After those weekend heroics, there was no question that Michigan State had earned a number one seed in the tournament. Except they didn’t. To most pundits’ surprise, the Spartans were relegated to a number two seed in the Midwest Region. Perhaps the result was necessitated by the late ending of the game on Sunday, just an hour or two before the brackets were to be announced. The selection committee may have wanted to avoid a last-minute scramble.

But Michigan State shrugged off the slight. Last year, they reached the Final Four as a number 7 seed. And in 2014 and 2015, they defeated Virginia, this year’s number one seed in the Midwest and their likely opponent in the round of eight. And they have a relatively easy path to the quarterfinals.

The toughest region is the South, where overall number one seed Kansas will meet the winner of Maryland and California in the Sweet Sixteen. Balanced and deep, Kansas lacks star power. No one on its roster is likely to have a productive NBA career. When Maryland meets California in the round of 32, the game will feature at least four future pros. Should Kansas prevail over Maryland or Cal, both Miami and Villanova will present stern tests for the Jayhawks.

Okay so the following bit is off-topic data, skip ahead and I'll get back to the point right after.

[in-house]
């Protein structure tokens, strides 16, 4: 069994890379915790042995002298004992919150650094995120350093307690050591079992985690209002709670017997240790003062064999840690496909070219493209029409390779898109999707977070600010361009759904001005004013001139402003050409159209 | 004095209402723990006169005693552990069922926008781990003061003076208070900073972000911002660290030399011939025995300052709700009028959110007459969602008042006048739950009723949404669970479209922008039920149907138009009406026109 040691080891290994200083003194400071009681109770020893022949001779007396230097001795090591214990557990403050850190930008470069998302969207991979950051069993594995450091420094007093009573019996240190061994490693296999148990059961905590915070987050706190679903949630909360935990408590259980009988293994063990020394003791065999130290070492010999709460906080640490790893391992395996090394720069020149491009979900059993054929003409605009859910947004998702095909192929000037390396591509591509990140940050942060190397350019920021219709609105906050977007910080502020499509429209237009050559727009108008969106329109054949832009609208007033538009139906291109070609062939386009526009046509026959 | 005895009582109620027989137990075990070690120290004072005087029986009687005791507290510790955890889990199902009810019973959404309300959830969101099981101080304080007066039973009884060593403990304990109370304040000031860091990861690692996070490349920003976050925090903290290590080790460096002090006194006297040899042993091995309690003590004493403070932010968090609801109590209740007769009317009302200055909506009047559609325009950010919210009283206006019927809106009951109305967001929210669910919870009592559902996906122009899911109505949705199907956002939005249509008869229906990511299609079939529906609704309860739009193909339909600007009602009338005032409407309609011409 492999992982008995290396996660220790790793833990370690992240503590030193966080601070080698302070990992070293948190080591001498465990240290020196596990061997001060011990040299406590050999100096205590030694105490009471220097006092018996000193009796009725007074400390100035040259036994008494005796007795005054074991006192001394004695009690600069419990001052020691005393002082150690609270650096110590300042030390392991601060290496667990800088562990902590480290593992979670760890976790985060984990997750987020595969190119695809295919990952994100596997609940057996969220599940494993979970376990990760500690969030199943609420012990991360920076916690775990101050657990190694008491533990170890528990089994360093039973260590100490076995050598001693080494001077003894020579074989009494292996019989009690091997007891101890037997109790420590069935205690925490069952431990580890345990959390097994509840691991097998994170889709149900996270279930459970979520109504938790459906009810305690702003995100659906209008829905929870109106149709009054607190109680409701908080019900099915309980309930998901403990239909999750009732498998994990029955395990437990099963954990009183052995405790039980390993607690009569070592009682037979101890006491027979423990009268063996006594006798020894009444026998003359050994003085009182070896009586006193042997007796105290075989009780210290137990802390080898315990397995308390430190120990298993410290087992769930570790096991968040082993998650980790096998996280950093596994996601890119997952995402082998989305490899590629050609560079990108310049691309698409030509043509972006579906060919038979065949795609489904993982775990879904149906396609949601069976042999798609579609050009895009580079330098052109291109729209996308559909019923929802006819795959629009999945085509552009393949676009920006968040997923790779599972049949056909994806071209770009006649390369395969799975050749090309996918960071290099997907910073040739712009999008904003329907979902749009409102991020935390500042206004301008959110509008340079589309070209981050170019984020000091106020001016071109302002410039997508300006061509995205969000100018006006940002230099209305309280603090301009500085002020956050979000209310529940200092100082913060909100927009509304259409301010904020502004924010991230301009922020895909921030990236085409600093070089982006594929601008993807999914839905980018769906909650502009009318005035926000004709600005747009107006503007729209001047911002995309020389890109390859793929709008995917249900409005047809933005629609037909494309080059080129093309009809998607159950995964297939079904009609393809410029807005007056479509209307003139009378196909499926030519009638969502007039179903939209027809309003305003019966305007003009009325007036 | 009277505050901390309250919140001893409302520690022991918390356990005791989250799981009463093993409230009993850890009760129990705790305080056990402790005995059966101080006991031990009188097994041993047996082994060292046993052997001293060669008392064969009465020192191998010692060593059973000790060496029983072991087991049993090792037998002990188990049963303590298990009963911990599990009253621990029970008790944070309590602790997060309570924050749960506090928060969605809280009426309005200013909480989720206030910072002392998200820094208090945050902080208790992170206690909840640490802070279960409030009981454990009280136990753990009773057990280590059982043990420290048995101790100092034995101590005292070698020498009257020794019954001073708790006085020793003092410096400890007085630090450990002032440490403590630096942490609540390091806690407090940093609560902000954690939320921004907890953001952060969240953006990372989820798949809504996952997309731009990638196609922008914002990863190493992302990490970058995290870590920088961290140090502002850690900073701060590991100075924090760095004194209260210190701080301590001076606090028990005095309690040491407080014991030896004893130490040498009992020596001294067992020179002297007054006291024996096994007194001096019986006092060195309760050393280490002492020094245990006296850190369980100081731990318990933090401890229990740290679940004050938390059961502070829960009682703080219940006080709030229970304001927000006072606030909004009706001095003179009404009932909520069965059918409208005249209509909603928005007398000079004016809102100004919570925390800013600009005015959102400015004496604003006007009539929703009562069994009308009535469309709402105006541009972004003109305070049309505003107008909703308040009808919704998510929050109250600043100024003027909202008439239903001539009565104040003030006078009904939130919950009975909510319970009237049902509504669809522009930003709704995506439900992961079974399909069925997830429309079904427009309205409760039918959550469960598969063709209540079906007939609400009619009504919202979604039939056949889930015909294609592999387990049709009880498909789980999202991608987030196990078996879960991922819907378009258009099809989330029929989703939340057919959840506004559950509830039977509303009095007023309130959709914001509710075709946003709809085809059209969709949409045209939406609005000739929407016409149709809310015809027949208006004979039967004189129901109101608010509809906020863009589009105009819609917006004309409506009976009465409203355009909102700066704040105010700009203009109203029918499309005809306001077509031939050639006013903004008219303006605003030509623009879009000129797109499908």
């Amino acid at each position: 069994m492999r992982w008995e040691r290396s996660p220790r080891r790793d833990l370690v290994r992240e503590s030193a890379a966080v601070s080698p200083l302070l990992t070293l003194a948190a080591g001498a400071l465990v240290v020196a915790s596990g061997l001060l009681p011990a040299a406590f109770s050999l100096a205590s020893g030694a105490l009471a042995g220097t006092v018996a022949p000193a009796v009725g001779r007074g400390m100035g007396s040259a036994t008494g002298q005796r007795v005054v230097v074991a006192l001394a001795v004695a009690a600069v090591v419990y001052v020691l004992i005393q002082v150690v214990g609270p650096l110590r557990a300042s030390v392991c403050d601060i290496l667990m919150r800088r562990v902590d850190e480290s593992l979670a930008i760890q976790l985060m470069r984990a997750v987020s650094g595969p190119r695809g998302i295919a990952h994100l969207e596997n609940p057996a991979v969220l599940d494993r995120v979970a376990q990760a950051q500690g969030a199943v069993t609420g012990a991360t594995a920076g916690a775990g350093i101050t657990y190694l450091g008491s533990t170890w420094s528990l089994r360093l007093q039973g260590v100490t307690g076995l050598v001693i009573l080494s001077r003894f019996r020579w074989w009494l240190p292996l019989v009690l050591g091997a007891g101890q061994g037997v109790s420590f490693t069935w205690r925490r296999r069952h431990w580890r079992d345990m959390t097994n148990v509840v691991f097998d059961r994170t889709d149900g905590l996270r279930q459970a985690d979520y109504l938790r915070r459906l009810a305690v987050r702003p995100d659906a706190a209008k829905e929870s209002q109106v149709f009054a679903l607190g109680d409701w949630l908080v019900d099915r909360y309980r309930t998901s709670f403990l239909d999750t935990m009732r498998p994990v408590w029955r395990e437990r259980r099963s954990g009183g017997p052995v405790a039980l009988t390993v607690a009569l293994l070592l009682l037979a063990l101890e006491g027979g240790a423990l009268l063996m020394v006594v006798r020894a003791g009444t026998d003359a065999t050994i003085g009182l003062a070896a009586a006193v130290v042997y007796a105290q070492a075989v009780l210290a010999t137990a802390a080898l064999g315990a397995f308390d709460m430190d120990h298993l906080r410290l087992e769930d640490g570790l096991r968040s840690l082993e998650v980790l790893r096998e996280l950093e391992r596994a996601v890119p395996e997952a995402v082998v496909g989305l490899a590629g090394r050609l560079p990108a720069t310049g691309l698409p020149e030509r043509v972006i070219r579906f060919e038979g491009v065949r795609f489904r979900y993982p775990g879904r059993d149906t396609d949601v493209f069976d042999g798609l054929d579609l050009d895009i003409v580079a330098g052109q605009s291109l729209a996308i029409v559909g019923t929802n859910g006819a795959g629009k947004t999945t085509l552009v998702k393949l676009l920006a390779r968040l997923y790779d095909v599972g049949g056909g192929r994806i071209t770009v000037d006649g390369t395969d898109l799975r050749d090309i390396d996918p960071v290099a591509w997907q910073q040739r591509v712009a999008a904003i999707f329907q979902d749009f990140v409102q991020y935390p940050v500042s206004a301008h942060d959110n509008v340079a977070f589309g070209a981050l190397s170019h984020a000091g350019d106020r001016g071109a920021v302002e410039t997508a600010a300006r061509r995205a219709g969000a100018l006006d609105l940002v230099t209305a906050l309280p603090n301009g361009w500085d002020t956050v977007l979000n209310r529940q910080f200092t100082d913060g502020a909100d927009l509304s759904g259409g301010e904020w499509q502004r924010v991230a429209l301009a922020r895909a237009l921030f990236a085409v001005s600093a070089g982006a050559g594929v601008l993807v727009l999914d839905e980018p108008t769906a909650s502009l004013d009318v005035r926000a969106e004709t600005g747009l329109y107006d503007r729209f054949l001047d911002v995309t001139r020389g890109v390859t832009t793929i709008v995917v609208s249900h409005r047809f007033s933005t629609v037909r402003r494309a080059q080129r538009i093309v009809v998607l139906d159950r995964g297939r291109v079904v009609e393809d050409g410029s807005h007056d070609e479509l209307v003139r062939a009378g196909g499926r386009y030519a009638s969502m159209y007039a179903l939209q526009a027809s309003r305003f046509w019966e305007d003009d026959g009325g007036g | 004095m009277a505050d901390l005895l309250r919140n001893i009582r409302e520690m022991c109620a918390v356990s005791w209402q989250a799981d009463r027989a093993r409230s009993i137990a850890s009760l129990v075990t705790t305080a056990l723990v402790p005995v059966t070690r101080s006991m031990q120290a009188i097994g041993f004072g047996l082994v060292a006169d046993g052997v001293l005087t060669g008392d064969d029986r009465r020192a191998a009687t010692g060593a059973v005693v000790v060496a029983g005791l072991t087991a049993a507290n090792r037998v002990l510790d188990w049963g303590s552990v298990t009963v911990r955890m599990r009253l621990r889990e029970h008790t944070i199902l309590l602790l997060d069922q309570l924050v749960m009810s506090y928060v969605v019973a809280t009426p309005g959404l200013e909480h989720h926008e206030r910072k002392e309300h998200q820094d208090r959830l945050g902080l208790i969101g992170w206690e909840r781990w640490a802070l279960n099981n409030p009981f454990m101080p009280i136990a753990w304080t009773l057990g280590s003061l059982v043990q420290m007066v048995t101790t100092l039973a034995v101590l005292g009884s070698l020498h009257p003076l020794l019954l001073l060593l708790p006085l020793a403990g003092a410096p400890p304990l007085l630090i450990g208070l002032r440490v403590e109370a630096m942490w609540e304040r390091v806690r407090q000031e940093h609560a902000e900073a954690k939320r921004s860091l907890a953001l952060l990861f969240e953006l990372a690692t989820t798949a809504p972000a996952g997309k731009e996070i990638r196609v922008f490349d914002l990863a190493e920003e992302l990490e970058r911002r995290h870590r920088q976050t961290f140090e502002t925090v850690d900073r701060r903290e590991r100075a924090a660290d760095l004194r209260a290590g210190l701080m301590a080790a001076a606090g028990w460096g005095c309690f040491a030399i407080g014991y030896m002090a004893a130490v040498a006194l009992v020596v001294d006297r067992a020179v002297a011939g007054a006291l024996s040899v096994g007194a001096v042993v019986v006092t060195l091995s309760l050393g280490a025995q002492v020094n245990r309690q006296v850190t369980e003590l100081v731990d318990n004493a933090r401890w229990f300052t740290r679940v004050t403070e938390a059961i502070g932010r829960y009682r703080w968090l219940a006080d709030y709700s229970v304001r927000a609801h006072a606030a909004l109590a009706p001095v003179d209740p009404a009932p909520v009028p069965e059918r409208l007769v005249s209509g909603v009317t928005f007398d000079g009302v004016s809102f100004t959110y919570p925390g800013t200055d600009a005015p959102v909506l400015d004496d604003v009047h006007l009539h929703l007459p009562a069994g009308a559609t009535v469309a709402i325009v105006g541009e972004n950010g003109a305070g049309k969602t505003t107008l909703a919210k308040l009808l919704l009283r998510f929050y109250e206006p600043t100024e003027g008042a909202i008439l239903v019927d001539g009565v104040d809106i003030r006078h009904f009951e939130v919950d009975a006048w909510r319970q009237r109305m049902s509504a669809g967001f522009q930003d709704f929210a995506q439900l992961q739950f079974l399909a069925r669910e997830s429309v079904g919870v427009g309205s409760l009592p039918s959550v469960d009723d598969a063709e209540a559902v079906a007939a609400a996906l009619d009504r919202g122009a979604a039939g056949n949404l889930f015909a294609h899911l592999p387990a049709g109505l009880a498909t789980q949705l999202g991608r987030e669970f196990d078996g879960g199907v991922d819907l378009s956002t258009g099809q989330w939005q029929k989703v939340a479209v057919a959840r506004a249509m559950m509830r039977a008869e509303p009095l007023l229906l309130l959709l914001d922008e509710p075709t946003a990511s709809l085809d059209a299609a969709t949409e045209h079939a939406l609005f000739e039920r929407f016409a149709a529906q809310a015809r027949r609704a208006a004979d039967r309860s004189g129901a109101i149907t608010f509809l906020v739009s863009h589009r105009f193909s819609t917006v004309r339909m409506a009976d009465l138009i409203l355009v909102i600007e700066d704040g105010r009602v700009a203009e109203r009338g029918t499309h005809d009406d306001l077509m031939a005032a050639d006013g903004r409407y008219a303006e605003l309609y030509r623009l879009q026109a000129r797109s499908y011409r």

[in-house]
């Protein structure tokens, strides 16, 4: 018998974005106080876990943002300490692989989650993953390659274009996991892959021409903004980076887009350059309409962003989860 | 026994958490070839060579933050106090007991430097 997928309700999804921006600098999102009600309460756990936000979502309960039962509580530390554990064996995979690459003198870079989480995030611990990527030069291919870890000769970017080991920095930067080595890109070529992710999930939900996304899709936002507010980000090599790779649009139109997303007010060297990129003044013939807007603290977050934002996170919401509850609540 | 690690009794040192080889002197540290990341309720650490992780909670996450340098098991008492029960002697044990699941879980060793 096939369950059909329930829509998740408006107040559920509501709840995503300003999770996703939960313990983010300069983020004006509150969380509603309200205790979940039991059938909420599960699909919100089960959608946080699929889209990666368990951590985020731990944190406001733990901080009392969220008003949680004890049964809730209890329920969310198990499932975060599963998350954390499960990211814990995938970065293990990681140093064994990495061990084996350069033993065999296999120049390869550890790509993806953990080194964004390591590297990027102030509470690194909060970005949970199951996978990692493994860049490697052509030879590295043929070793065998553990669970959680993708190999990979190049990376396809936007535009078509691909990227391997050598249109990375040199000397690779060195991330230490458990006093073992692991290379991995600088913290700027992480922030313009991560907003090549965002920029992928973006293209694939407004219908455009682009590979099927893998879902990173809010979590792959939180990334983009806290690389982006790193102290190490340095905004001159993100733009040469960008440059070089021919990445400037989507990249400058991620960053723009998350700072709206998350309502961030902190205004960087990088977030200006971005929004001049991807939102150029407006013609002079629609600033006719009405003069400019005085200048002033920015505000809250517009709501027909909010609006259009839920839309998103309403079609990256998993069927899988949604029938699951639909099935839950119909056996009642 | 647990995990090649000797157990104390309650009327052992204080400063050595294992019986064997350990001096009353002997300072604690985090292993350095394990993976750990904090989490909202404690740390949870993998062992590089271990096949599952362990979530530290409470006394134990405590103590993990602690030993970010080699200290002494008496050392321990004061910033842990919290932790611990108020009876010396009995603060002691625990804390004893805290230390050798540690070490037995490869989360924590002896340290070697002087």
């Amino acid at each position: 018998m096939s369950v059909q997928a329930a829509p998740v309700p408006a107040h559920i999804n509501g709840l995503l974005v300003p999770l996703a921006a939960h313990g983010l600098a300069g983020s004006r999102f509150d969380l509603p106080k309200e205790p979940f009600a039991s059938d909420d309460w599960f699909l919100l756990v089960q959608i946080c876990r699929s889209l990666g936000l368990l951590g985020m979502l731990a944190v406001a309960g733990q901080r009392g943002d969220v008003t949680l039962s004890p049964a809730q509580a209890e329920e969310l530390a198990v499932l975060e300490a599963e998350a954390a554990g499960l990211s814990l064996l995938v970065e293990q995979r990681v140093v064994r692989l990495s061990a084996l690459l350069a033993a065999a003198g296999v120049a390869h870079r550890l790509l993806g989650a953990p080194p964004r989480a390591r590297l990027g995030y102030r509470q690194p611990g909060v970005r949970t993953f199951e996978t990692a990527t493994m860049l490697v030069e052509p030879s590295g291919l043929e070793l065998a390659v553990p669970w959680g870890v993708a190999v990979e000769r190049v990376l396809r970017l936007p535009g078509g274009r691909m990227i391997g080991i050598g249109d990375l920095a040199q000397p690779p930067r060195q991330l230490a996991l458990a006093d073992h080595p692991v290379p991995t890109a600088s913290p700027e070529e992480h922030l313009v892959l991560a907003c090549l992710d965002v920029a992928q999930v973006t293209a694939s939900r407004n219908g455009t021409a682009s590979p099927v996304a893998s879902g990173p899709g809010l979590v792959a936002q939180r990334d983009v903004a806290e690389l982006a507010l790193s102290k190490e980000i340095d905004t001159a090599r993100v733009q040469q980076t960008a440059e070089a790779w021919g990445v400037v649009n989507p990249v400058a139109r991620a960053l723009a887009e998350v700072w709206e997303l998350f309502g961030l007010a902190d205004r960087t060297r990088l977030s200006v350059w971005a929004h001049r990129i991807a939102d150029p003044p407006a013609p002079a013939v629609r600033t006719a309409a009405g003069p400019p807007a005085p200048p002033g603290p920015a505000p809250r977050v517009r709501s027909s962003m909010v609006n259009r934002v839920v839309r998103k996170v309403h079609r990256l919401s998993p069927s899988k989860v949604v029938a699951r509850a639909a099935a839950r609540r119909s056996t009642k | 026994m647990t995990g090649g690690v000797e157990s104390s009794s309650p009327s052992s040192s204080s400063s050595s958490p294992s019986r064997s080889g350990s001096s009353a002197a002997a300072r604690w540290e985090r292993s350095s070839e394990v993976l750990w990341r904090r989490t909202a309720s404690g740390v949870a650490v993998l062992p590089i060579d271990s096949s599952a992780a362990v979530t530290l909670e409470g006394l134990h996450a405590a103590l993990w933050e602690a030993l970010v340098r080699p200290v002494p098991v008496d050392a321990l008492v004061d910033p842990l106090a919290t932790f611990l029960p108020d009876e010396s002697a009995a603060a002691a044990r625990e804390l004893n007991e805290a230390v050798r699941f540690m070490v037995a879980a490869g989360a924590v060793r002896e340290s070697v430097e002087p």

The West region is the weakest, but upstart number one seed Oregon is unlikely to last long. Should the Ducks quack their way by St Joseph and the winner of Duke-Baylor, battle-tested Oklahoma will be too much in the round of eight.

In the East, despite overriding talent, number one seed North Carolina appears to lack the “Je ne sais quoi” of a champion. They melted down late against Duke on February 17th, do not shoot that well, and often suffer defensive lapses.

No such problems with Michigan State. If the Final Four match-up between Carolina and MSU comes down to late-game execution, or to a battle of wits between UNC’s Roy Williams and Izzo, the smart money’s on the Spartans, where winning is a habit.